By TAMARA OMER
Rewarding international films is necessary not only because of the representation it gives minorities but also because their narratives have such strong commentaries towards the western world. In order for art to continue moving the industry forward the need for global inclusion is necessary.
Just this year, the South Korean thriller “Parasite,” directed by Bong Joon Ho, was the first foreign language film ever to win an Academy Award for best picture. It was a historical moment for the Oscars, which has been running for 92 years, and particularly important considering what messages “Parasite” illustrates. “Parasite” is full of themes such as class struggle, exploitation and colonialism. It has a relevant narrative that is monumental to the platform, especially in Hollywood. It encourages reflection on how western media supports the class hierarchy by convincing people that fame and fortune is the passage to respect. The film could be viewed as a criticism to the culture of richness, and how those in financial power show naivety and are disconnected from the reality of those who struggle to make ends meet every day.
As important as the movie is, it could be argued that the academy does not have a responsibility to be inclusive of foreign artists since it takes place in the U.S, and there are other awards shows that are aired in different countries. However, it is also important to acknowledge the spread of the Oscars, and how far it goes beyond American viewers. According to Variety, after “Parasite” won best picture it earned an additional $12.7 million, pushing its global sales to over $200 million. Furthermore, in the U.S., “Parasite” earned an additional $8.8 million in sales, so there was a financial rise caused by the attention the film got following the Oscars.
Increased support for the film could lead to a stronger following of foreign films in general and provide more demand for global art in western media. Platforming international film also creates unity in the world of art; it proves that these narratives resonate with people despite the language barriers. As Bong Joon Ho said in his Golden Globes acceptance speech, interpreted by Sharon Choi, “Once you overcome the one-inch barrier of subtitles you will be introduced to so many more amazing films.”
This is significant because it shows that narratives from all over the world can hold weight at a global level; even if the viewer does not understand the dialogue. Additionally, the way in which audiences connect to cinema goes past dialogue within the plot. Images are universally impactful and understood; cinematography gives artists a chance to make their stories resonate with people of any background. The language barrier that could occur between a viewer and the movie they’re watching should not be an excuse to invalidate the beauty of the work.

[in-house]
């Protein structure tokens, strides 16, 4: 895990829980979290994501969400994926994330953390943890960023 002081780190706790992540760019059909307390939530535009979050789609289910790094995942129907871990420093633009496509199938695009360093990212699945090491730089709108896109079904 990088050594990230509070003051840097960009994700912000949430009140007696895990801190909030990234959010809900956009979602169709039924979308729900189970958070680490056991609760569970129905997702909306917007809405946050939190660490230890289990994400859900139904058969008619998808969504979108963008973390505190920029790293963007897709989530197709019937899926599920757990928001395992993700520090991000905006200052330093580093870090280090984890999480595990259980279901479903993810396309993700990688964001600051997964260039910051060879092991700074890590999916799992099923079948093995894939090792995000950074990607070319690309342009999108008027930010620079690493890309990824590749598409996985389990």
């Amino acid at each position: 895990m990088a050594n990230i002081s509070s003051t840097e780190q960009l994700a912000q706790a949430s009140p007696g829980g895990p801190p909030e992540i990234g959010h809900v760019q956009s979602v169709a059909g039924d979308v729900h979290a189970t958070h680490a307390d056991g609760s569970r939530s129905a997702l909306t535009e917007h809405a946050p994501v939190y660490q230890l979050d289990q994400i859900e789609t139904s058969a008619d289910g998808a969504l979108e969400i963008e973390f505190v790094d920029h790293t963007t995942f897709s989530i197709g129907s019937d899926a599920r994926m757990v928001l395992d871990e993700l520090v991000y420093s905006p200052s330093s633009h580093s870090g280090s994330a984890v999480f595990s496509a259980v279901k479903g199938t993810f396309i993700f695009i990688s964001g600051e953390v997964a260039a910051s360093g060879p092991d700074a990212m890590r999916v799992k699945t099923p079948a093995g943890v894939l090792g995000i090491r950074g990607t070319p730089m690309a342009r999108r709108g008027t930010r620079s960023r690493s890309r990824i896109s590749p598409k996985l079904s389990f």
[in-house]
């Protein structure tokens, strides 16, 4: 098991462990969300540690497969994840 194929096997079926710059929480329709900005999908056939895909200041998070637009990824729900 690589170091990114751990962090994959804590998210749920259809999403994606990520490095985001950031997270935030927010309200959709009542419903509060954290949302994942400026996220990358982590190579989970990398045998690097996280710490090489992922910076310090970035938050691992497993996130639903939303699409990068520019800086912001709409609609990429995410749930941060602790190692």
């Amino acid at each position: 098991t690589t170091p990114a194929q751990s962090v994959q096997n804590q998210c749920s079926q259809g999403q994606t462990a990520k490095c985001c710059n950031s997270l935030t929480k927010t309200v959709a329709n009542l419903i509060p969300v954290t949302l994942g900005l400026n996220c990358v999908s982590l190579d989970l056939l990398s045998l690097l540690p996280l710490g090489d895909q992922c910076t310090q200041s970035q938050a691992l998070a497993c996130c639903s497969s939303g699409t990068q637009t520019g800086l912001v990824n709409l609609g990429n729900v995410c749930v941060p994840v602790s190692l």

Although this year the academy proved that they are able to recognize such a gravitational piece of work, there is a lot more to be done. According to ABC News, during most of the 2000s, the number of viewers for the Oscars would range from about 35 to 45 million viewers. However this year viewership has been at an all-time low, totaling 23.6 million viewers. This could be due to criticism over the last few years regarding a lack of diverse representation of artists. In 2016 the nomination bracket was so sparse of any minority, the tag #oscarsowhite was trending on social media.
There has been some progress– according to Vox, last April the academy changed the best foreign-language film title to the best international feature film. This is important because it encourages more inclusion in the industry and recognizes the word ‘foreign’ can read as a type of division towards international creators.
However, it does not discount the fact that it is also more complicated for international films to be nominated; there is a lengthy list of rules on the Oscars’ official website that international filmmakers must meet in order to be considered. Some of the rules include that each country could only elect one movie per year to be considered for nomination, and that “the submitting country must certify that creative control of the film was largely in the hands of citizens or residents of that country.” This could be an attempt to limit those who are submitting for the international category; the rules for the international category should be closer to those for American-made films.
It is true that minority populations within the film industry are receiving some recognition, however, there are inconsistencies. The academy has a responsibility to make sure that all people are being represented. Today, the creation of art is wider and more inclusive than ever, so the repression of artists of different ethnic backgrounds and world-views is unacceptable.